Genetic Genealogy using GEDmatch

My Gedmatch kit# is WR9116127. Are we a match? Drop me a note and let me know.

Adams Family Update

Who can resist a skunk farming lawyer?

That was the thought on my mind when I originally set out to research my great great great grandfather Daniel E Adams. All the information I found on his life indicated he was a larger than life type of man and his story screamed to be shared.

As I was researching Daniel E Adams for my blog about him, a distant cousin contacted me. This cousin, Frank Poss III, had in his possession several old family photos of shared relations.

This brings me to my Adams family update. I received copies of photos that previously I had never seen.

Photography was a popular profession not just among the Adams family but also among the Hamilton family. Siblings, Daniel and Emma Adams, married siblings, Daniel and Rachel Hamilton. Daniel and Emma Adams Hamilton would spend a lifetime operating Hamilton photo studios and many of their photographs are still in existence. Several of these photos bear the mark of Hamilton studios.


Adams brothers
The 5 Adams brothers: Calvin, Daniel, Dexter, Eli, and Plumer. Photo taken sometime prior to 1889.

This photograph is of the five Adams brothers. I suspect it was taken sometime after the end of the Civil War, perhaps as late as when their father, Erwin Adams, died in Lapeer County, Michigan. The fifth brother, Plumer Adams, is not labeled in the photo.



The Family Matriarch

charlotte murray adams.jpg

This photo is of Charlotte Murray Adams, the mother of the Adams brothers. She died in 1890 and was buried in Mt Hope Cemetery in Lapeer County, Michigan next to her husband.

I will be adding further updates to this line as I continue researching the Adams family and trying to track them as they moved from Connecticut, to Vermont, onto Canada, out west to Iowa, split into separate fractions with some going west to establish Utah while others eventually settled for generations in Michigan. Stay tuned.

Remembering the Korean War

It seems that after over sixty-fives years of war the Korean War may finally be ending.  Many of our combat veterans from the era of active fighting on the Korean peninsula have already passed away. My Grandfather was a Korea combat veteran. He died before they actually achieved peace.

At this momentous time in world history, it seems an appropriate moment to remember one of the Korean War dead from my own family tree.

My maternal grandfather’s family was from an isolated community in the mountains of West Virginia. Coal mining was the predominate form of employment of the region and many of his immediate family, including his father and older brothers, worked in the mines. Military service was the most common way young men avoided going into the mines. Statistically a man had greater odds of getting hurt in the coalmines than he did in the military even during World War II.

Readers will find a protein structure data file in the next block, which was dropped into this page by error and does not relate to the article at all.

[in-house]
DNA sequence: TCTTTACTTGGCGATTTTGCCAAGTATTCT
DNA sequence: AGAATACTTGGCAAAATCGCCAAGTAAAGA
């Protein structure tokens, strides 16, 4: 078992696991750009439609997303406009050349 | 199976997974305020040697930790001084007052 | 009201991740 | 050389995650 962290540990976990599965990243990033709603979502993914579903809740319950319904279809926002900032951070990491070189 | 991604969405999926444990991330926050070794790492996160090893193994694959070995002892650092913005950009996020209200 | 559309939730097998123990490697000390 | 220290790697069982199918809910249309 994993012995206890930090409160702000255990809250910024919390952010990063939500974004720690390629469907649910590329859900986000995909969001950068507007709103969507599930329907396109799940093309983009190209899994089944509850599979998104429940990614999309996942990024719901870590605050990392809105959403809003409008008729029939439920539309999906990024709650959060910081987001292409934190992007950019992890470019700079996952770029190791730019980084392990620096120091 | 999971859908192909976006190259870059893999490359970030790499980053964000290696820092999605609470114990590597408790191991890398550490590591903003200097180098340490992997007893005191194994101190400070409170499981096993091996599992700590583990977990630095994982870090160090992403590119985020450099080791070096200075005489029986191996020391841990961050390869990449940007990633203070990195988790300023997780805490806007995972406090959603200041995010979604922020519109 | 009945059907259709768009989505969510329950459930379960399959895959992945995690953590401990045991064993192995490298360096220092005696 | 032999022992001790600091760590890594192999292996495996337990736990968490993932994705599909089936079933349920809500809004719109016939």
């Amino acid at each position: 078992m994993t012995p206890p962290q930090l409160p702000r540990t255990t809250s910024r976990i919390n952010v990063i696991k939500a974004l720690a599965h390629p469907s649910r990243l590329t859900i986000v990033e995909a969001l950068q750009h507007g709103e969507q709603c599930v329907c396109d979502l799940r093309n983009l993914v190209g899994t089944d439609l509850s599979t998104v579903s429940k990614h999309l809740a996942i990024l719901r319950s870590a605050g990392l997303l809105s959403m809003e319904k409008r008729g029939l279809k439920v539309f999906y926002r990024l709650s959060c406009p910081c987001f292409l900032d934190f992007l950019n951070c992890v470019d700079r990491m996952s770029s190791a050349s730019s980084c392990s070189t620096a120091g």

My Grandfather’s first cousin, Andrew Calvin Shuck, joined the military. He enlisted in the Army on 8 July 1948. He was twenty years old.

andrew c shuck kia korea service pic credit michael shuck
Photo Credit Michael Shuck

Andrew C. Shuck was born 12 Jan 1928 in Lawton, West Virginia. He was the son of Landon Lawson Shuck and Pina Propps. He was unmarried.  Andrew C. Shuck was assigned to Company F, 5th Calvary Regiment, 1st Calvary Division. When combat broke out on the Korean Peninsula, his unit was one of the early ones to see action.

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Photo Credit FAG

Andrew C. Shuck was also one of the first combat casualties of the Korea War. He was killed 25 July 1950. He recieved the Purple Heart, Combat Infantryman’s Badge, Korean Service Medal, National Defense Service Medal, United Nations Service Medal, Korean Presidential Unit Citation, and Republic of Korea War Service Medal.

andrew c shuck obit killed in korea

It took over a year before Andrew C. Shuck was laid to rest in his home state of West Virginia. By the time they held his memorial in the At the End of the Trail Cemetery several of Andrew’s relatives had already signed up to go to Korea. My grandfather, his brothers, and cousins all flocked to sign up for duty.

piccollage14

The Korean Armistice was signed on 27 July 1953 effectively ending active hostilities between North and South Korea in a stalemate. My Grandfather died in 2011 without even seeing an end to the conflict that resulted in his cousin’s death. I hope that in 2018, with the signing of the Panmunjom Declaration, peace can finally come between the two Korean nations.

By the numbers:

Active War: 25 June 1950 – 27 July 1953 (3 years, 1 month, and 2 days)

Total American Casualties of the Conflict: 36,516